Foreign Language

Foreign LanguageImprovements in access and technology have expanded educational opportunities for students who are deaf or hard of hearing.  Some choose foreign language courses alongside their hearing peers rather than settling for alternative classes.  This raises the question: what kind of accommodations work with these courses?   Accommodations are generally determined on a case-by-case basis taking into consideration a variety of factors, including the student’s accommodation needs, available resources, and why the student is taking the course.

Why is the student taking the course?

Is s/he taking the class to fulfill a foreign language requirement? For personal enrichment? To prepare for a specific career path, or travel?

Previously Studied Foreign Languages?

If s/he has formal or informal experience learning a foreign language, s/he may have suggestions about what worked well and what type of accommodations were most effective.

What Type of Learner is the Student?

Is the student a visual or auditory learner?  Would s/he rather use residual hearing with a hearing aid or a cochlear implant, or does s/he prefer to use more visual accommodations? The answer will guide discussions about accommodations and strategies.  Auditory learners may choose accommodations like assistive listening devices, preferential seating, closed captioning or speech-to-text services.  Visual learners, on the other hand, may prefer speech-to-text services or sign language interpreting services.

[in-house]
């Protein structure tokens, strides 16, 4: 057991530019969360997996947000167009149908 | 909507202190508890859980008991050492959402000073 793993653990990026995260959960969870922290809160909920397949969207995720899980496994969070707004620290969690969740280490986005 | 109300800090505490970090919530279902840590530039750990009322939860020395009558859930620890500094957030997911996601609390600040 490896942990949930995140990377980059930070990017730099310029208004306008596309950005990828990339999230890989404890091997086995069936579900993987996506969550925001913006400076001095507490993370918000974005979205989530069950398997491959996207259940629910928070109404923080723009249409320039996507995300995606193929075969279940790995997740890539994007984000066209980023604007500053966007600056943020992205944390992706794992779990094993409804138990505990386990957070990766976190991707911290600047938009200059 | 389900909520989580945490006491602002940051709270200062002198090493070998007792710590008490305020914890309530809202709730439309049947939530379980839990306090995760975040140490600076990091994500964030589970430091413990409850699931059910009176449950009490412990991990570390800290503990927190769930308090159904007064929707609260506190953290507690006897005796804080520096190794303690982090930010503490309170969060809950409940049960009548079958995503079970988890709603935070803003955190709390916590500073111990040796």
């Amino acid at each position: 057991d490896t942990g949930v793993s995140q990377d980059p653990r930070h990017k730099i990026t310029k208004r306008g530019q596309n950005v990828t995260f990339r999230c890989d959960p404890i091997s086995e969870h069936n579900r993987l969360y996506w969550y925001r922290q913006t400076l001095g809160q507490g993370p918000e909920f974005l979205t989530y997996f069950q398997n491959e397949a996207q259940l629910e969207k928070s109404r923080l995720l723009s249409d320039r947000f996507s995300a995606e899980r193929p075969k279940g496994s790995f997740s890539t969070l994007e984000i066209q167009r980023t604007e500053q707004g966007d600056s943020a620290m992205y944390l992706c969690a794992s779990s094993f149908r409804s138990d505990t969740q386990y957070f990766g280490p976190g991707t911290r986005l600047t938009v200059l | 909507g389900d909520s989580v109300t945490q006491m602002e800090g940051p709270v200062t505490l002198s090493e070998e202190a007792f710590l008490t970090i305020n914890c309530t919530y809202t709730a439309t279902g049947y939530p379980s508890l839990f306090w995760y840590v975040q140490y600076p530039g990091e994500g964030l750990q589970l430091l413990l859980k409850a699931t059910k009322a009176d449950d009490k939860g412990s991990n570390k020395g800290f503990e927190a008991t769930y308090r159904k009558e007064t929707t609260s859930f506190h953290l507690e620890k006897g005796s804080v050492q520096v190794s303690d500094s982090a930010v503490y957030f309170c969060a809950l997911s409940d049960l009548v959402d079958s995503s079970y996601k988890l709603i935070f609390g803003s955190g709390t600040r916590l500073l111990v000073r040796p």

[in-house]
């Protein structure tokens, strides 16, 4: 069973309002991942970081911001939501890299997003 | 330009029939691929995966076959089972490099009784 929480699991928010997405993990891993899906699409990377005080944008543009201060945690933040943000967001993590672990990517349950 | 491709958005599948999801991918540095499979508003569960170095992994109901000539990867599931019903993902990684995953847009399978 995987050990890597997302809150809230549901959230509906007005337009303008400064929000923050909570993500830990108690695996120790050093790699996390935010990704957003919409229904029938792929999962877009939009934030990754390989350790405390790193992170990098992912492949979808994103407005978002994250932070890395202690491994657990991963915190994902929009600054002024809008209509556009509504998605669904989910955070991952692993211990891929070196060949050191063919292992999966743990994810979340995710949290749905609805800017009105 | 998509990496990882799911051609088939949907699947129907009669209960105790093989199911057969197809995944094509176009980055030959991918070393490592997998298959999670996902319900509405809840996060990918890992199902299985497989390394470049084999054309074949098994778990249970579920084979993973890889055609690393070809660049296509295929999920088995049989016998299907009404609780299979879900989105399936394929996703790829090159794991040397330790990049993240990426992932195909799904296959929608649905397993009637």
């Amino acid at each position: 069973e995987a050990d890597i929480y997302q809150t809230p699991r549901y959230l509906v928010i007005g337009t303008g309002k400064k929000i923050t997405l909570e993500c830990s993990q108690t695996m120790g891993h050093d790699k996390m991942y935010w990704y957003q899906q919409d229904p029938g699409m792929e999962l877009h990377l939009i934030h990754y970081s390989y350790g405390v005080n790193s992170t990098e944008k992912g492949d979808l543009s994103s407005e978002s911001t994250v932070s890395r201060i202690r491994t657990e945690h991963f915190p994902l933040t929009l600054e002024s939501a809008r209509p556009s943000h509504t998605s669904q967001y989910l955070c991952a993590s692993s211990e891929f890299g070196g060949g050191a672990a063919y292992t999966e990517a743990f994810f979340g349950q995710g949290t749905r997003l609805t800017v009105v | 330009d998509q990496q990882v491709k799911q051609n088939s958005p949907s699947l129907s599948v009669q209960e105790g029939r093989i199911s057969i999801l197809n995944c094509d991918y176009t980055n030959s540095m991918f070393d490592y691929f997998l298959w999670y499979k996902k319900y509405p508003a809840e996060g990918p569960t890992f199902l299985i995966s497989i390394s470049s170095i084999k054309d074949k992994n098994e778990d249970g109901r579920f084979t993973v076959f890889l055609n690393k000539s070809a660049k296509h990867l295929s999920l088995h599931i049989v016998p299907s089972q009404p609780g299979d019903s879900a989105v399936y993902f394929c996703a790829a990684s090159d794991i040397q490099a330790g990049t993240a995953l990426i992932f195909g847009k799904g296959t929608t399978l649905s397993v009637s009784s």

Mitigating Learning Style Barriers:

Examining the course requirements and materials can mitigate potential barriers. Some strategies for include: 

  • Contact the instructor or department before class starts to ask about course requirements and materials
  • Schedule a student-instructor meeting before to the first day of class to establish a relationship and shared understanding of goals
  • Discuss how the student will handle the speaking and listening portion of class in addition to possible alternatives for assignments. Some students may voice for themselves when participating in class while others may prefer the interpreter to voice their responses
  • Stay flexible. Accommodations do not always work as planned – some trial and error may be necessary to find a successful fit.

The following strategies can be effective for both auditory and visual learners:

  • Use visual cues and prompts to aid learning or memorization
  • Make explicit connections between print/text and spoken/auditory content
  • Visual resources like transcripts can accompany auditory materials or content

This Quick Tip was adapted from pepnet 2 (pn2) Fast Facts. Funded by the Research to Practice Division, Office of Special Education Programs, U.S. Department of Education (Cooperative Agreement #H326D110003).